Despite COVID-19, The Doctor is Still IN

Despite COVID-19, The Doctor is Still IN

While pharma sales rep access has been shut down, the vast majority of physician offices across specialties in the US remain open to patients in need.  Some physicians are suggesting calling ahead or using FaceTime or telemedicine visits for non-urgent issues, with the vast majority of physicians and nurses are still coming into their primary practice daily, to service their patient populations in-office or from afar.

“We are not turning anyone away who has a need or desire to be seen at this time,” said Dr. Mia Taormina, infectious disease department chair at Illinois-based DuPage Medical Group, which has about 120 locations.

In rare disease and specialty areas such as Gastroenterology, Rheumatology, Endocrinology, Cardiology and Oncology, patients that need care are being treated.

Dr. Sandip P. Patel, a medical oncologist, cancer researcher, and associate professor of medicine at the University of California, San Diego Moores Cancer Center, says his hospital is still treating people with aggressive cancers without delay in the era of COVID-19.

“Cancer patients have enough to think about, so I think it is important for us to relay that their care will continue, whether it be standard of care or on a clinical trial,” said Patel. “For patients who need cancer care now, it is still full steam ahead. Cancer is not going to take a timeout during COVID-19, nor will we.”

Internet use, personal mobile & tablet use and engagement with pharma targeted messaging is on the rise.  Over the past two weeks, the nation has netted a 70% increase in internet use overall. TI Health has seen a palpable uptick in mobile and digital engagements.

  • Since March 12th, we’ve engaged 1.5 million target list professionals on their laptop and desktop devices, resulting in twice the expected click-thru activity to professional websites and portals vs. pre-COVID ad-serving periods.
  • Since March 12th, we’ve also engaged 245,000 impressions on mobile & tablet devices while they were at their primary practice location, resulting in twice the click-thru activity normally seen when targeting professionals on personal devices while at their point of care.

What Kind of Messaging is Resonating?

  • Banner messaging and video to providers about adherence & dosing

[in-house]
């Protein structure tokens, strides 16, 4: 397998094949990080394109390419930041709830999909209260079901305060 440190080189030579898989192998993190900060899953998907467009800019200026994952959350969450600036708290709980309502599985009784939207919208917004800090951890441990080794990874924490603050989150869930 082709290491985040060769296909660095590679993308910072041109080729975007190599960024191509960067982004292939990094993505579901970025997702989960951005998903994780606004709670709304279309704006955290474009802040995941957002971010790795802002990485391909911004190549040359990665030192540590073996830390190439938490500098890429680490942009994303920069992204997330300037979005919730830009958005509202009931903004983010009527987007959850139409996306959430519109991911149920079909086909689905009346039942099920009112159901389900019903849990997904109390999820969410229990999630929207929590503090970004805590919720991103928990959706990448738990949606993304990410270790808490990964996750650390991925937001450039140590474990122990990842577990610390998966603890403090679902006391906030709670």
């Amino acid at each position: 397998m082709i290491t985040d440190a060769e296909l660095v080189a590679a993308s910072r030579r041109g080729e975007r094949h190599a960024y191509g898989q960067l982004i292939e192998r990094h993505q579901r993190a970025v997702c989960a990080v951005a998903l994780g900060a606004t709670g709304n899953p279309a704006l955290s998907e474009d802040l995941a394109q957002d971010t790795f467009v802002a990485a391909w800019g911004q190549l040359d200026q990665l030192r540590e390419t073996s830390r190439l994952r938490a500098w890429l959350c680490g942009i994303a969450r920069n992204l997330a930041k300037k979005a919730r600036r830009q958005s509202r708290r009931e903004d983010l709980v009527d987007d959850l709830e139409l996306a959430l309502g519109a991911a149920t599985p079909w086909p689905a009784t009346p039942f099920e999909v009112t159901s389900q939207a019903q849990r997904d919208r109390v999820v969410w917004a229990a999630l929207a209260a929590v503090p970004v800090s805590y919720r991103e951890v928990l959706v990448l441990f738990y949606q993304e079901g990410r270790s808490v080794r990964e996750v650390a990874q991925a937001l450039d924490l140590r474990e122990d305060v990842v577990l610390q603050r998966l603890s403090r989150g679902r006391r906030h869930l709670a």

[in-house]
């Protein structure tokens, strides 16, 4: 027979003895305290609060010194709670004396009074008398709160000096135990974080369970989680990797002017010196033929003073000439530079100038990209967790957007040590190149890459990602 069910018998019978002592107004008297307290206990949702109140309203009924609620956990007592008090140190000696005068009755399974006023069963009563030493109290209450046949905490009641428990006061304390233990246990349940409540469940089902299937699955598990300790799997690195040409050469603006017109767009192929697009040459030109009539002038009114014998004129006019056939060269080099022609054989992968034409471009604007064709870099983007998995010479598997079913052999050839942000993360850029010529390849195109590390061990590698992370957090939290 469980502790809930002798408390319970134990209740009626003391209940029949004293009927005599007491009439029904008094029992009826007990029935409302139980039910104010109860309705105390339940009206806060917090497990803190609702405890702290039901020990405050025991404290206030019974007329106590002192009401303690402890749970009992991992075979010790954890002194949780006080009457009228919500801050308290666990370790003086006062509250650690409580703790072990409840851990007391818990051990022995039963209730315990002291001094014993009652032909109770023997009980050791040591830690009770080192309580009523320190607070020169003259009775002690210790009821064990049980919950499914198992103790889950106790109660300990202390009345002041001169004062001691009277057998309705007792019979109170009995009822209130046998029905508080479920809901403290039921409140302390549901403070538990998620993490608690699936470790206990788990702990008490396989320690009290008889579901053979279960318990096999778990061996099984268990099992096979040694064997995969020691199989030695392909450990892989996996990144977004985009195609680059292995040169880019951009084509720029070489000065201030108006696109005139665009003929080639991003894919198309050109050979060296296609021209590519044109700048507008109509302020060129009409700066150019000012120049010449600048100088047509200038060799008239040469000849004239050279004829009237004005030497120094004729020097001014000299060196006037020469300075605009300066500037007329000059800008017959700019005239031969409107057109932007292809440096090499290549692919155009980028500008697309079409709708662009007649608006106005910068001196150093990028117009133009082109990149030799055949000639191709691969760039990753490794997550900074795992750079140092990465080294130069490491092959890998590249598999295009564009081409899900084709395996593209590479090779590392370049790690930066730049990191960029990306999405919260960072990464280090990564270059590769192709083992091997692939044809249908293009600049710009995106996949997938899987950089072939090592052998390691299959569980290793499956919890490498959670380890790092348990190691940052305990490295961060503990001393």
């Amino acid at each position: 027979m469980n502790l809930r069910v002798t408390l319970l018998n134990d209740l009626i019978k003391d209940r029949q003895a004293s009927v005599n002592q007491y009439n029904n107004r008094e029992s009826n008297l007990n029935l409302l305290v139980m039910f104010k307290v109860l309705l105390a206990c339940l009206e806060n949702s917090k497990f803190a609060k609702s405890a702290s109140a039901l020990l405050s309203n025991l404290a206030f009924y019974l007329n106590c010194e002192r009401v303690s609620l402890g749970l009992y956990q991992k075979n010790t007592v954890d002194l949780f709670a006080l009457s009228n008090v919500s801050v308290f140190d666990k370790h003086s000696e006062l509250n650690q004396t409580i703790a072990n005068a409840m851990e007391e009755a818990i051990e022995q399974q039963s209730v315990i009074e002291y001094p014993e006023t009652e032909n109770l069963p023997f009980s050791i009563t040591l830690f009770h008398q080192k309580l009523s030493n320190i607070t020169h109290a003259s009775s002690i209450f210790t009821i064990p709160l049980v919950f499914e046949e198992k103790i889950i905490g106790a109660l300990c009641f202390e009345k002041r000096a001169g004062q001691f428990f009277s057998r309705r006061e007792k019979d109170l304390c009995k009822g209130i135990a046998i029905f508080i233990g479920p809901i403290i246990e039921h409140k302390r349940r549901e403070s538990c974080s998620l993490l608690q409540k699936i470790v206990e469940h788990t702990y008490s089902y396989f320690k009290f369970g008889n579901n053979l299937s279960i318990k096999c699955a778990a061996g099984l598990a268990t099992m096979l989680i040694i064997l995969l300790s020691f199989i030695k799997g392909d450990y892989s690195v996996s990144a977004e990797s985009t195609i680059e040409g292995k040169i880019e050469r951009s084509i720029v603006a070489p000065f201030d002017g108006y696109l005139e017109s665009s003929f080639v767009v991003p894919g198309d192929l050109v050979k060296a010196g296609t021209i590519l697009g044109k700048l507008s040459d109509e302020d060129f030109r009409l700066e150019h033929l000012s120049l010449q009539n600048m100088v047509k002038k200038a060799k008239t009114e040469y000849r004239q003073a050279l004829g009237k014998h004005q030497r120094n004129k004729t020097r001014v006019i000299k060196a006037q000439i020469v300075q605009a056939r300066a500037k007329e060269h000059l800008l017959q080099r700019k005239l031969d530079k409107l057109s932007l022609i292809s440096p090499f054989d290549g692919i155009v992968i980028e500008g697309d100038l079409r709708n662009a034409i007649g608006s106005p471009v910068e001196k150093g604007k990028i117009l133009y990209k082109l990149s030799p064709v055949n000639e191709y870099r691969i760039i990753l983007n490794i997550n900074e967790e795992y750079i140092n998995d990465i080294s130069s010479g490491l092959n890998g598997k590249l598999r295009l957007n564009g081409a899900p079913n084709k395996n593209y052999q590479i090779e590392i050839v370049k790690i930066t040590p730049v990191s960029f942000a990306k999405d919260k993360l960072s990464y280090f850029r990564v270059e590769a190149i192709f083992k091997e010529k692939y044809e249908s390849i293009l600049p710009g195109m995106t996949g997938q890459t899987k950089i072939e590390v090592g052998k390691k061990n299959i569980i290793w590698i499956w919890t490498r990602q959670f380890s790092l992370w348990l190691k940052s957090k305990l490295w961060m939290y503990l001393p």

• Banners educating providers about on-demand services such as “click to call” or an offer to speak to their medical liaison
  • Clinical newsletters.  Physicians are in research mode, eager to gather clinical data in their field that would have been provided at an annual congress or meeting that has been cancelled or postponed.
  • Information for providers about how patients can use telemed services
  • Cost assistance and access support information for providers to share with patients, who may have formulary hurdles or a gap in coverage
  • Pharmaceutical manufacturers seeking to inform, educate and support the provider as they navigate a new virtual treatment regime will come out on top.

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*Physician quote care of Healthline
*Internet usage data care of TechRepublic

Social Distancing and Our Need for Connection

Social Distancing and Our Need for Connection

A few weeks ago, had I said I was practicing “social distancing,” you may have thought I was giving myself a Facebook time out. As we all pull further and further away from our friends, coworkers and loved ones to quarantine inside of our (ten people or less) bubbles, my need to virtually hold hands with the digital connections that keep us tethered together has really ramped up. Like you, I was watching hundreds of gorgeous, resilient Italians sing and dance on their balconies together, each of them singing something slightly different and yet reveling in the moments where they can collectively experience something lighter; together. All of their faces are living out this new normal before our eyes, with tremendous grace and courage, an ominous reminder that our own balcony karaoke hour is nearly upon us.  

Most people are pretty terrible at sitting still for long periods of time, myself included. We’re even worse at doing things for the greater good, and if you need any tangible proof of that, just ask the environment.